More than a pretty face; art maketh the place

Many of the world’s greatest cities and attractions are the result of our homage to faith, power and humanity embodied in art and monuments.

But as the centuries have worn on, the focus of public art has shifted from static statues and monuments to more functional and interactive forms that allow us to ‘disappear down a rabbit hole’ and imagine a different world.

As we better understand the power of art and its ability to re-energise our cities, the braver we become.

  • earliest-public-art-illustration-821x462.jpg

    Earliest public art

    40,000 year old Neanderthal hand stencil at El Castillo cave in Spain

  • worlds-tallest-art-illustration-575x323.jpg

    World’s tallest art

    China’s Spring Temple Buddha statue

  • worlds-most-remote-art-illustration-657x369.jpg

    World’s most remote art

    The 887 stone statues on Easter Island — Earth’s most remote island

  • public-art-number-perth-illustration-821x462.jpg

    100 plus

    Number of pieces of public art located throughout the CBD, Northbridge, West Perth and East Perth

  • money-spent-wa-art-illustration-657x369.jpg

    $44 million

    Amount WA has spent on 523 public artwork projects since 1989 under the Percent for Art Scheme

And, as we evolve even faster in a more populous, technology-focused world, so does the style and purpose of art. If art wants to speak to us today, it needs to surprise, inspire, delight and engage – it needs to turn up the volume.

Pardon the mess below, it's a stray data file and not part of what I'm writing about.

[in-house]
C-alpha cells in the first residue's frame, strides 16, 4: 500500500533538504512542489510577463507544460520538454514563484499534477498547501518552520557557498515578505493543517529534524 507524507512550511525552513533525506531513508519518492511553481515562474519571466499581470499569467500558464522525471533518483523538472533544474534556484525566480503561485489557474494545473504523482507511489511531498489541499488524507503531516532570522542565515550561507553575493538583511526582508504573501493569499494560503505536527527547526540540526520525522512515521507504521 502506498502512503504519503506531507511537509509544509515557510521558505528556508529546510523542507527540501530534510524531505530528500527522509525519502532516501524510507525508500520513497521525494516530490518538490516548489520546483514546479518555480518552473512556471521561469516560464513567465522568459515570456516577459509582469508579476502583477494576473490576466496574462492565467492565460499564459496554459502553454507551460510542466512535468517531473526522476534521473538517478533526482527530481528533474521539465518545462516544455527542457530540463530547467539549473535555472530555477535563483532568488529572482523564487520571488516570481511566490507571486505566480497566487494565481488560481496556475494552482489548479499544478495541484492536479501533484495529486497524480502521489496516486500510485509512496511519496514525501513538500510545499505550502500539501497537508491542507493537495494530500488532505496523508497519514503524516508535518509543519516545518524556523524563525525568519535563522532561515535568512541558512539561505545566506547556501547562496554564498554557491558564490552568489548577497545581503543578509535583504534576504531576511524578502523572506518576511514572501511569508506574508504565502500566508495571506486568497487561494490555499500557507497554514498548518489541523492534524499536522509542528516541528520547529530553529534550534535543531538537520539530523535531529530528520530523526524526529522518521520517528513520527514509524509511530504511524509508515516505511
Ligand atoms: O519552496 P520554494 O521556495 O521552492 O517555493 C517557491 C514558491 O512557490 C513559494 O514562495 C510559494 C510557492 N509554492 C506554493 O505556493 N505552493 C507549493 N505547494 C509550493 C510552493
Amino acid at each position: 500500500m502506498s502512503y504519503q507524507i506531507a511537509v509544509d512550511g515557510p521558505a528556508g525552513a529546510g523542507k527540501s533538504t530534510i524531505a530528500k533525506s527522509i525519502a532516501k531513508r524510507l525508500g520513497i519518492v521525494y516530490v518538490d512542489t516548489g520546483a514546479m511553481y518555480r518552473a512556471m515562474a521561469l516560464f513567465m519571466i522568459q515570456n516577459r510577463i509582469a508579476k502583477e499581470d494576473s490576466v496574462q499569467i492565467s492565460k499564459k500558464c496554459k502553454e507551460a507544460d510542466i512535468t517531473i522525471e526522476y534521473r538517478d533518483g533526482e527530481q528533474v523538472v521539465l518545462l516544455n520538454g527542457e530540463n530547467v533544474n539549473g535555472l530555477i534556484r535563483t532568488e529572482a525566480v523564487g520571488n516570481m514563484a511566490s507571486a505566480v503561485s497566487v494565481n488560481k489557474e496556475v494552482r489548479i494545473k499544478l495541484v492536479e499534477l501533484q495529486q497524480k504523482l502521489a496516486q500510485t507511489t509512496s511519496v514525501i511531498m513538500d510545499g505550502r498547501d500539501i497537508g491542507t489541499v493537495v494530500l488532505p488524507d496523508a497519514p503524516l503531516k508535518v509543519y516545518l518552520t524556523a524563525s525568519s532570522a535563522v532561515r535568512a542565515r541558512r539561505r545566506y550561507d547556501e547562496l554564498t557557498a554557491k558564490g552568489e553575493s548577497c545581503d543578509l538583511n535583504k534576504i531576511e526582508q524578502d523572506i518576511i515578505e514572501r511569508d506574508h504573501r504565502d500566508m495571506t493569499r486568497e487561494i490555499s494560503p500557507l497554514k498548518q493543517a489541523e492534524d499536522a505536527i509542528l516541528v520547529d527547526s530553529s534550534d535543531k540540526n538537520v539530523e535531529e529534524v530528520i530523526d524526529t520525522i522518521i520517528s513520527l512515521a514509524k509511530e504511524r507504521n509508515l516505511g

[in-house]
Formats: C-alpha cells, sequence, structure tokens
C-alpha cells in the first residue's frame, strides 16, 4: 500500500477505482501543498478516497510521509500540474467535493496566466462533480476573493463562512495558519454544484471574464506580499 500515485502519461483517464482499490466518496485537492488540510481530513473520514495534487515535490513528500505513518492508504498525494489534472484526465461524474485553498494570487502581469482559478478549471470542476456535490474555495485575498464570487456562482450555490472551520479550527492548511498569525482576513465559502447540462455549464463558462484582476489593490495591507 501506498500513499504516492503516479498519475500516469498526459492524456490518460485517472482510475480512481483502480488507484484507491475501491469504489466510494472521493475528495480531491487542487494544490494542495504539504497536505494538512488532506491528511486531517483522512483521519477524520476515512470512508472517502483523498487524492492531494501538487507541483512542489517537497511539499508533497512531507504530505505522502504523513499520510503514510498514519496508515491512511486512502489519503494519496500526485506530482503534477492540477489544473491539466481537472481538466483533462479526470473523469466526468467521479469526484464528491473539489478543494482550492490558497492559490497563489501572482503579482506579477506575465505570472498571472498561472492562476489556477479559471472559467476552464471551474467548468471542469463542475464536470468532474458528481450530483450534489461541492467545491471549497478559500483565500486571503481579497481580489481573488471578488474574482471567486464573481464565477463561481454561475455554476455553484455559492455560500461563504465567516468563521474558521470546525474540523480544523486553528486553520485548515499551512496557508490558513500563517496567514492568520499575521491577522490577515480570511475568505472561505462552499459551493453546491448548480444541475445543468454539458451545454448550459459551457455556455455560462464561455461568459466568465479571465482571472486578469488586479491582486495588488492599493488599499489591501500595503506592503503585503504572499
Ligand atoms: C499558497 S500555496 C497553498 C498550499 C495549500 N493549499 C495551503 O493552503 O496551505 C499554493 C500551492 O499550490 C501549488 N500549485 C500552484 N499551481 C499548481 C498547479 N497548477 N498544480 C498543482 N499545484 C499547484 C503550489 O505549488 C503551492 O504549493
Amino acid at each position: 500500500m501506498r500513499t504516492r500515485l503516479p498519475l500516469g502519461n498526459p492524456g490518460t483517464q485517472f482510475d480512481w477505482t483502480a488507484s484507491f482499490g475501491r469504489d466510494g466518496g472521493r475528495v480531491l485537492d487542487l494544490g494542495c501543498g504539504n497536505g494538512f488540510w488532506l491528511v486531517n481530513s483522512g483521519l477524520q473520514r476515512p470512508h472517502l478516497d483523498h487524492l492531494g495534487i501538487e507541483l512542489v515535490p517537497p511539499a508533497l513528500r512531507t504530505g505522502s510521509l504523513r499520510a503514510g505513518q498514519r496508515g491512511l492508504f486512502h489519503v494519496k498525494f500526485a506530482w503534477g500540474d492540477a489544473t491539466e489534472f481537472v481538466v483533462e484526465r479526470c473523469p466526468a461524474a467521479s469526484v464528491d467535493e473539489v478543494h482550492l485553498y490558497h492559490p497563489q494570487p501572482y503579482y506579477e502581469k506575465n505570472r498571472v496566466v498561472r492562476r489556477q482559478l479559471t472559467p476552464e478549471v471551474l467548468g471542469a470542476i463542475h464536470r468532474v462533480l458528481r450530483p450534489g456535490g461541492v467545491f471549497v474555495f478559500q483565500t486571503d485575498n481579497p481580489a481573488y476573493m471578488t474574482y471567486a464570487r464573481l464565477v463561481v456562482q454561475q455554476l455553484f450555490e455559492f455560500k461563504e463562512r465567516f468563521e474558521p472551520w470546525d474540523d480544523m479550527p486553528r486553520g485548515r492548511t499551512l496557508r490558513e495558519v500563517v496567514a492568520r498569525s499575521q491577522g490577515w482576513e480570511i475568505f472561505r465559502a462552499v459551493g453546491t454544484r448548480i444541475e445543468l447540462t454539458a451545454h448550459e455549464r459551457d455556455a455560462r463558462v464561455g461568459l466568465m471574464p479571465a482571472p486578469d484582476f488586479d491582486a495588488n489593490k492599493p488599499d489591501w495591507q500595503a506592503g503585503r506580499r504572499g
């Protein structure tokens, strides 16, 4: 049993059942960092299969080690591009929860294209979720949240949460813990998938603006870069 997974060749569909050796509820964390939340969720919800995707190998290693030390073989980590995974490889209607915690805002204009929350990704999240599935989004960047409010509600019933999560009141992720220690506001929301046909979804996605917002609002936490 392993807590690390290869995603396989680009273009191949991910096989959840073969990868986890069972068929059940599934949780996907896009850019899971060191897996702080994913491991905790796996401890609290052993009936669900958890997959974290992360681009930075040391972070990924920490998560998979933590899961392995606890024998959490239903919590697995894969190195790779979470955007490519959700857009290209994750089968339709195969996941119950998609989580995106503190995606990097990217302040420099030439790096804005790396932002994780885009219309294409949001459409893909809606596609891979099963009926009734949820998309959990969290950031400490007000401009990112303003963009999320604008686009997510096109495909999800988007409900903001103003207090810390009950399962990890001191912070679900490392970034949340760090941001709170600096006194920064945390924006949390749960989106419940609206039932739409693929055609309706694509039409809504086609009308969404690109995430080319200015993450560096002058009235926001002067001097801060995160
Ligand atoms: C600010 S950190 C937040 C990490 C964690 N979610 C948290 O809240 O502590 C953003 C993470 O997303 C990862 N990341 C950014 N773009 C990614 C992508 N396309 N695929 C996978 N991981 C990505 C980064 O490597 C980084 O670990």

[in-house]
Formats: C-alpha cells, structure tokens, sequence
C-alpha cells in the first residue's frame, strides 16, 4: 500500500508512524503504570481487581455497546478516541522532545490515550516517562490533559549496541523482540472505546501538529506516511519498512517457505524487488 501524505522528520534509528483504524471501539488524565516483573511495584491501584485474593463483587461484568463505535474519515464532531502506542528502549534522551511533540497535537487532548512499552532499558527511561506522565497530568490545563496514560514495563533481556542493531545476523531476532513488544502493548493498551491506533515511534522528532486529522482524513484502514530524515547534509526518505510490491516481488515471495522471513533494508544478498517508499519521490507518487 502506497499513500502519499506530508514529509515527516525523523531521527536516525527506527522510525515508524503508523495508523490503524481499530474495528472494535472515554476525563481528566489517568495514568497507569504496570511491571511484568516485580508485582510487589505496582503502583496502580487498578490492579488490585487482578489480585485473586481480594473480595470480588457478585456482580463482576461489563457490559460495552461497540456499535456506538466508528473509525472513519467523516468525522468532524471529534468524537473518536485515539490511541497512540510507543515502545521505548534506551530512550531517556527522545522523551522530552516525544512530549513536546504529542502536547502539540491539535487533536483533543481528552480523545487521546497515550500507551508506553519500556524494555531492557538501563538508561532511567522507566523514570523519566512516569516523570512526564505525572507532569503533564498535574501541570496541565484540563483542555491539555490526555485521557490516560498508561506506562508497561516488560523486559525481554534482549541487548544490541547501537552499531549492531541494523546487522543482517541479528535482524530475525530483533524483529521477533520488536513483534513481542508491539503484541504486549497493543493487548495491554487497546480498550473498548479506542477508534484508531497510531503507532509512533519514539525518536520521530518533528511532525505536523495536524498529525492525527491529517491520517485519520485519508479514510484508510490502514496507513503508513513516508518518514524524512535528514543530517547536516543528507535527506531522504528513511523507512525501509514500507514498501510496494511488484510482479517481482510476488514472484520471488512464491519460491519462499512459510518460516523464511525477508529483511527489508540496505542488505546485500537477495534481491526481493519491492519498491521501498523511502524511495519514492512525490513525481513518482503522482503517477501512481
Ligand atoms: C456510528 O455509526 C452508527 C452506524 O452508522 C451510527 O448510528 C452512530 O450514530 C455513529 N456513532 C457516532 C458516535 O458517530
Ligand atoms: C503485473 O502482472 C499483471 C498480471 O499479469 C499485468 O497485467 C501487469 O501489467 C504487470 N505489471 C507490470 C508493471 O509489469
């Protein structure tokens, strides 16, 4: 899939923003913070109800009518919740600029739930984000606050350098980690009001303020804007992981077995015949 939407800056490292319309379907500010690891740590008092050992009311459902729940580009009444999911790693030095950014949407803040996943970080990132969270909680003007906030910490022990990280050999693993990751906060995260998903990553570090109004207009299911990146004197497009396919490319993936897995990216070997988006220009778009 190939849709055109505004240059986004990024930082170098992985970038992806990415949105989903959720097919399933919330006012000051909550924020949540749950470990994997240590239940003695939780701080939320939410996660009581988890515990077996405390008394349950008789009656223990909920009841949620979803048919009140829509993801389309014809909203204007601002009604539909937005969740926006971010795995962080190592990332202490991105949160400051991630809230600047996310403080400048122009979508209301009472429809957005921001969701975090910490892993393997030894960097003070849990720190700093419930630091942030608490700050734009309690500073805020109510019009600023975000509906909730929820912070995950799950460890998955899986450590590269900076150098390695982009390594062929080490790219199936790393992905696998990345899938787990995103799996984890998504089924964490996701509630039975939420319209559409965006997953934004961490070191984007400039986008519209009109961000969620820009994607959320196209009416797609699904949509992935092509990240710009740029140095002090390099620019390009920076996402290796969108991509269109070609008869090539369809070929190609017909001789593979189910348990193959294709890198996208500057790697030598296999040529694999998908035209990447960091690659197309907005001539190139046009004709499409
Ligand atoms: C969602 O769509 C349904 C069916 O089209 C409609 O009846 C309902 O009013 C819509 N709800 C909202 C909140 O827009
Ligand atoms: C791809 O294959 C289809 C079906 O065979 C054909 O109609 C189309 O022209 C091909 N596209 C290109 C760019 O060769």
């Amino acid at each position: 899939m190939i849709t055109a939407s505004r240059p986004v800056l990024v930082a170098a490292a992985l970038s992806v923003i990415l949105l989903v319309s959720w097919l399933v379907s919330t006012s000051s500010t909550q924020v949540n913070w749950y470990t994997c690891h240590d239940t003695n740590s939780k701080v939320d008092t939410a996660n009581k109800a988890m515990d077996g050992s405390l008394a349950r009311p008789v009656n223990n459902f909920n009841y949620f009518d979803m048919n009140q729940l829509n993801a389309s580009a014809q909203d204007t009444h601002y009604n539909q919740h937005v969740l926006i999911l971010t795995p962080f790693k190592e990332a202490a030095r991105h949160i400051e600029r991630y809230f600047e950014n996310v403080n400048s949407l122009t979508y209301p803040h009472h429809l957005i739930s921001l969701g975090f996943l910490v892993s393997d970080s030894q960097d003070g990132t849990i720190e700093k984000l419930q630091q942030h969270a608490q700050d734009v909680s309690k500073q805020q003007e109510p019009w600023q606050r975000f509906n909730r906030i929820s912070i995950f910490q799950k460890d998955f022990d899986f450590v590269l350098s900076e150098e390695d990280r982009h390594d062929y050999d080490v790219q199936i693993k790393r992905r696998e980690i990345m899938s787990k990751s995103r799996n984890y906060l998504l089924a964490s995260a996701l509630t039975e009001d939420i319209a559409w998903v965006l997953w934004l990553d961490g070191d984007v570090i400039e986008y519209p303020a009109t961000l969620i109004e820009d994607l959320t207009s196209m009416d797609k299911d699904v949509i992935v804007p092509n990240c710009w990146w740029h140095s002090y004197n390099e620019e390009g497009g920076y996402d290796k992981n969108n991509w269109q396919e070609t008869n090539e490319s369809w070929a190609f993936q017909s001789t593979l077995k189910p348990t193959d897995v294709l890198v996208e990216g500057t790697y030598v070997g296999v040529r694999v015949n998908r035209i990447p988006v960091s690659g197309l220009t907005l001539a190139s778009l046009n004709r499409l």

• Rising-Moon-Pavillion-public-art-912x513.jpg
    Image 1 of 4

    Capitalising LED technology to memorise and enchant, the Rising Moon pavilion in Hong Kong was created from 7,000 recycled plastic bottles and suspended atop a reflection pool that mirrored light, colour and texture.

  • Onskebronn-public-art-912x513.jpg
    Image 2 of 4

    Eye-popping installation Onskebronn arrived at Berlin’s Hauptbahnhof train station in 2010. Using LED technology, it responded to visitors' steps in real-time, translating them into digital patterns and sounds.

  • Sea-Organ-Croatia-public-art-912x513.jpg
    Image 3 of 4

    The Sea Organ in Zadar, Croatia, draws people down to its marble steps spilling into the blue ocean, which hide an elaborate system of pipes that create haunting melodies through the motion of wind and sea.

  • Stadtlounge-Switzerland-public-art-912x513.jpg
    Image 4 of 4

    More than 4,000 square metres of plush red velvet now flows through the Bleichei district in St Gallen, Switzerland to create the Stadtlounge (city lounge). It covers everything in its path and is open 24/7.


In Japan, fabric of a different sort is pulling on the heart strings of the young and young-at-heart through a series of crochet playgrounds created by Toshiko Horiuchi MacAdam.


The playgrounds bridge the world of art and architecture – providing whimsical net structures that offer a bright explosion of colour and texture, as well as an engaging place to play.

Originally conceived as static 3D sculptures, Toshiko Horiuchi MacAdam describes the moment children started interacting with her pieces.

"Suddenly the piece came to life. My eyes were opened. I realised I wanted a connection between my work and people alive at this moment in time (not a hundred years from now). It was an exciting moment for me,” she commented to ArchDaily News.

With public art running the gauntlet from towering monuments to evanescent digital footprints and fibre-knit playgrounds, where will we go tomorrow?

The challenge for cities will be how public art can adapt to evolving tastes and fashions, while remaining a marker of our cultural identity and a part of our collective history.